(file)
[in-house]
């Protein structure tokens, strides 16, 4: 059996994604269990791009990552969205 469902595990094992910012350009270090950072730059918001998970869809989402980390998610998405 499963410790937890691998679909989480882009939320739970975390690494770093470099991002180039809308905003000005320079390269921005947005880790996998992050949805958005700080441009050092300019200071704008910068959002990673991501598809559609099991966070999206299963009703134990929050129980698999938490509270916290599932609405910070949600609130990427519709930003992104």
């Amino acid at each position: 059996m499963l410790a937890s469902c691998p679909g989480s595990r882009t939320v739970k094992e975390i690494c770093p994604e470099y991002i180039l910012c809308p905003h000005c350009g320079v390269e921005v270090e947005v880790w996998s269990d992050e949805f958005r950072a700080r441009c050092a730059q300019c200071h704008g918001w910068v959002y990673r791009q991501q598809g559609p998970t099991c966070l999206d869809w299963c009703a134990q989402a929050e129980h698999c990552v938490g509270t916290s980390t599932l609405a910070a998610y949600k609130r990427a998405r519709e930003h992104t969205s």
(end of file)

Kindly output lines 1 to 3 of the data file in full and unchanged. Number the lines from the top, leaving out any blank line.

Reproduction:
[in-house]
């Protein structure tokens, strides 16, 4: 059996994604269990791009990552969205 469902595990094992910012350009270090950072730059918001998970869809989402980390998610998405 499963410790937890691998679909989480882009939320739970975390690494770093470099991002180039809308905003000005320079390269921005947005880790996998992050949805958005700080441009050092300019200071704008910068959002990673991501598809559609099991966070999206299963009703134990929050129980698999938490509270916290599932609405910070949600609130990427519709930003992104």
């Amino acid at each position: 059996m499963l410790a937890s469902c691998p679909g989480s595990r882009t939320v739970k094992e975390i690494c770093p994604e470099y991002i180039l910012c809308p905003h000005c350009g320079v390269e921005v270090e947005v880790w996998s269990d992050e949805f958005r950072a700080r441009c050092a730059q300019c200071h704008g918001w910068v959002y990673r791009q991501q598809g559609p998970t099991c966070l999206d869809w299963c009703a134990q989402a929050e129980h698999c990552v938490g509270t916290s980390t599932l609405a910070a998610y949600k609130r990427a998405r519709e930003h992104t969205s």